We can make our own doctor’s appointments and explain our symptoms. We can update our passports and set up savings accounts without (too much) trouble. We can call around and find the best insurance policy, or notify the sales clerk that they’ve overcharged us. And perhaps most importantly, we have easy access to unlimited information, thanks to our fluency in the national language.


Not only are we fluent in the dominant language, but we both received a decent education. We can read, write, do basic math, and use the internet. I’m even somewhat fluent in academic discourse (having gone to graduate school), giving me access to a greater range of information.

It’s an enormous blessing to be able to read books on natural healing, budgeting, education/parenting, gardening, and the like. Our potential for learning is unlimited, since we got this strong foundation as children. Not everyone we know has received this enormous advantage.

And thanks to internet access, we can buy and sell used items cheaply online; we can watch music videos for free on Youtube (no need for satellite here!); we can renew library books online; etc. There are so many ways to save money with the internet!

Strong Family and Community Support

familyMy immediate family. Look at all those potential babysitters.

We live within a ten-minute drive from both sets of parents. Between the two of us, we probably have a hundred aunts, uncles, and cousins living within a half-hour radius of us. We hang out with my cousins on a nearly weekly basis, and know at least ten couples from our church whom we consider “close friends.”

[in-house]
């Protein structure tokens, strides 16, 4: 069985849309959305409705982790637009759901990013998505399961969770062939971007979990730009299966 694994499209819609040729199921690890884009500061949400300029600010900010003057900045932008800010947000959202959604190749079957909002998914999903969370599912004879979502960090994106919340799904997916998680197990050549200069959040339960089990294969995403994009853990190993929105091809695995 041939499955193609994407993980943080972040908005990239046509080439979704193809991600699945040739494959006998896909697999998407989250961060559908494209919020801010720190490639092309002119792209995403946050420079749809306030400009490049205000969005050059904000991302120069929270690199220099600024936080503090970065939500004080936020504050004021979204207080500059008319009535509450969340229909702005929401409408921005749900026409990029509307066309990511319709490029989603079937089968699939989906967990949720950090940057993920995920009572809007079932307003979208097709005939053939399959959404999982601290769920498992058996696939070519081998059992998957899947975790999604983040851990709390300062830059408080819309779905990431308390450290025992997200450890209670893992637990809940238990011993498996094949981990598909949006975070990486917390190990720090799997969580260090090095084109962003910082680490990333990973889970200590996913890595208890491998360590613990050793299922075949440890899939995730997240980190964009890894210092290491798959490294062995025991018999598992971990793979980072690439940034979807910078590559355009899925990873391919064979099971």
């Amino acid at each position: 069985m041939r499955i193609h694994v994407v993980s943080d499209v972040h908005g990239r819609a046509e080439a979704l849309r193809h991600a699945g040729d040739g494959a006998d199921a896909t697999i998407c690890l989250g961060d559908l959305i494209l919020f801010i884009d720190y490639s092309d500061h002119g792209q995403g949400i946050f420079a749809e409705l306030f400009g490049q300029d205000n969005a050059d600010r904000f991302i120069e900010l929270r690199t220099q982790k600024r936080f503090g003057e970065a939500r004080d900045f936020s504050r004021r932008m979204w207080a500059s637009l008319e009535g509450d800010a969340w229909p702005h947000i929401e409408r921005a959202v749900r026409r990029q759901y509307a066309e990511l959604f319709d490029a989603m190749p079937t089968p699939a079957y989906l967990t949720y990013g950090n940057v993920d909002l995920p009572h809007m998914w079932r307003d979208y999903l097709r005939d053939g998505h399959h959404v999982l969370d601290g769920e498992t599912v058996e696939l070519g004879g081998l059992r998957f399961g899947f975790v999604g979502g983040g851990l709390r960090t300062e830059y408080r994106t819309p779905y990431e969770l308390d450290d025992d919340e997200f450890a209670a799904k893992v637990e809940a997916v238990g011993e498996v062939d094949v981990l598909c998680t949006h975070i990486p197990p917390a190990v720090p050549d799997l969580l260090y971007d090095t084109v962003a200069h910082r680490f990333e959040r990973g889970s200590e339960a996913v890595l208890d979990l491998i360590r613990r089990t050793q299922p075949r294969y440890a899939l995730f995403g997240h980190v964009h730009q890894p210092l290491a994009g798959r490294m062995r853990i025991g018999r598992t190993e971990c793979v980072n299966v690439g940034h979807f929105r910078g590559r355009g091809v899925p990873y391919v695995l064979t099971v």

You know what that means? That means free babysitting almost any time of the week if we need it. It means free home-cooked meals when we’re sick or have a new baby. It means we can swap books and share outgrown baby items and clothes so we don’t have to buy everything new. These are also people I can go to for ideas, suggestions, and emotional support.

And also, I get free eggs and garden produce from my parents.

Life is so much easier (and cheaper) when you have friends and family around you.

Universal Health Care

Our health care in Canada isn’t perfect. But at least I know that if I get in a car wreck, the only costs I have to worry about involve the vehicle(s). If my daughter breaks her arm, my only concern is her comfort as she heals. I’m also able to have a baby (wherever I want, with whomever I want attending) without paying a dime out of pocket. I never have to worry about crippling medical bills that will haunt me for the rest of my life.

Our Health

So far, Ben and I are enormously healthy. (Thanks in part, I’m sure, to our education and health care, above. We also have access to good food, good sanitation, nutrition information, and safe streets/jobs. Serious communicable diseases are rare.)

Thanks to our health, we can do things for ourselves. We can hang laundry, clean the house, run errands, etc, completely independently. We can do all these money-saving things because we’re physically able. I never want to overlook this advantage.

A Loving Maker

I tend to forget about this one (and I understand that it looks a little out of place in this list. But as a Christian blogger, I felt a little obligated to include it). I have to remind myself every so often that even if I had none of the above things, I still would be rich beyond compare because I know that I am loved by the one who made me. My personal value does not depend on my bank account, my skills, or my health, but rather depends wholly on the fact that God bestowed upon my unsurpassable worth when he made me, and assured me of his love when he died for me.

So you see, I’m really quite rich.

The income tax statement may not agree, but our wealth can’t be measured in numbers. I personally think riches primarily come from relationships, health, freedom, and access to information; but above all, the knowledge that I’m wholly and completely loved.

What am I forgetting? What else (besides money) makes you feel wealthy?

My #1 Tip for Couples Trying to Conceive

My #1 Tip for Couples Trying to ConceiveImage courtesy of annstheclaf

For better or worse, I’ve been pretty open and public about our difficulty conceiving babies. It just takes us a long time — 20 months the first time; 19 months the second time.